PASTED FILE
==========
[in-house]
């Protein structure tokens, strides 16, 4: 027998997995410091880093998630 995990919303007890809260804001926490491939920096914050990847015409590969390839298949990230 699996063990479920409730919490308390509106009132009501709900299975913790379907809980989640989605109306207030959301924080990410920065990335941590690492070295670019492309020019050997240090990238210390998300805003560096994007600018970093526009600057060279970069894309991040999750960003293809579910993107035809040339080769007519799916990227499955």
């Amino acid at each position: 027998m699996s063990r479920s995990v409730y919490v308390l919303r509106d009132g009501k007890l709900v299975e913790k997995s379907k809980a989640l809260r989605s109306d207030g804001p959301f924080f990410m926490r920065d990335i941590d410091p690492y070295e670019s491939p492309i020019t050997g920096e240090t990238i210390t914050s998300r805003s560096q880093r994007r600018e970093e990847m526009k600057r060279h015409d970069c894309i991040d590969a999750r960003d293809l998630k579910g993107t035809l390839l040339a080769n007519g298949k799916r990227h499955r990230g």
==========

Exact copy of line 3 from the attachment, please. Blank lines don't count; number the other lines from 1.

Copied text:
């Amino acid at each position: 027998m699996s063990r479920s995990v409730y919490v308390l919303r509106d009132g009501k007890l709900v299975e913790k997995s379907k809980a989640l809260r989605s109306d207030g804001p959301f924080f990410m926490r920065d990335i941590d410091p690492y070295e670019s491939p492309i020019t050997g920096e240090t990238i210390t914050s998300r805003s560096q880093r994007r600018e970093e990847m526009k600057r060279h015409d970069c894309i991040d590969a999750r960003d293809l998630k579910g993107t035809l390839l040339a080769n007519g298949k799916r990227h499955r990230g």